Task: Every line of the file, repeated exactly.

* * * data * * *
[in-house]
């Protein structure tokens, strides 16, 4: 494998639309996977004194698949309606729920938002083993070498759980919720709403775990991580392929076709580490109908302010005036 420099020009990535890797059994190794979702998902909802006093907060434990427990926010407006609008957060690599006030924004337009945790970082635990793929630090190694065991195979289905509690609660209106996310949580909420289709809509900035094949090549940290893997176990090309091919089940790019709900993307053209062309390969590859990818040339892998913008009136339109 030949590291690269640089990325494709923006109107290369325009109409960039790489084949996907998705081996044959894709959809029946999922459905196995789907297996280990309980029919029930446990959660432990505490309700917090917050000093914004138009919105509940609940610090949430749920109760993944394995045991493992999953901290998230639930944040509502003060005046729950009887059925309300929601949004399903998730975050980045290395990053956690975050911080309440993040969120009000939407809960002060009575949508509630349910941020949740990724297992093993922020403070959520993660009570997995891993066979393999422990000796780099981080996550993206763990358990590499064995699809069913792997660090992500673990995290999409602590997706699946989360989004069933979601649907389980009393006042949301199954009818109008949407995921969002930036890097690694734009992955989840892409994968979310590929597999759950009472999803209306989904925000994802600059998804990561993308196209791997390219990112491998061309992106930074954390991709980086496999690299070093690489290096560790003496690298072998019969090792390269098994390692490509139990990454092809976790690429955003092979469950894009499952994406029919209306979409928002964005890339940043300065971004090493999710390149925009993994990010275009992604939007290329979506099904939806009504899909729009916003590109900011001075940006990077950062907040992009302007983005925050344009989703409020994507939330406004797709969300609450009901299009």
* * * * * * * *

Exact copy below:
[in-house]
């Protein structure tokens, strides 16, 4: 494998639309996977004194698949309606729920938002083993070498759980919720709403775990991580392929076709580490109908302010005036 420099020009990535890797059994190794979702998902909802006093907060434990427990926010407006609008957060690599006030924004337009945790970082635990793929630090190694065991195979289905509690609660209106996310949580909420289709809509900035094949090549940290893997176990090309091919089940790019709900993307053209062309390969590859990818040339892998913008009136339109 030949590291690269640089990325494709923006109107290369325009109409960039790489084949996907998705081996044959894709959809029946999922459905196995789907297996280990309980029919029930446990959660432990505490309700917090917050000093914004138009919105509940609940610090949430749920109760993944394995045991493992999953901290998230639930944040509502003060005046729950009887059925309300929601949004399903998730975050980045290395990053956690975050911080309440993040969120009000939407809960002060009575949508509630349910941020949740990724297992093993922020403070959520993660009570997995891993066979393999422990000796780099981080996550993206763990358990590499064995699809069913792997660090992500673990995290999409602590997706699946989360989004069933979601649907389980009393006042949301199954009818109008949407995921969002930036890097690694734009992955989840892409994968979310590929597999759950009472999803209306989904925000994802600059998804990561993308196209791997390219990112491998061309992106930074954390991709980086496999690299070093690489290096560790003496690298072998019969090792390269098994390692490509139990990454092809976790690429955003092979469950894009499952994406029919209306979409928002964005890339940043300065971004090493999710390149925009993994990010275009992604939007290329979506099904939806009504899909729009916003590109900011001075940006990077950062907040992009302007983005925050344009989703409020994507939330406004797709969300609450009901299009």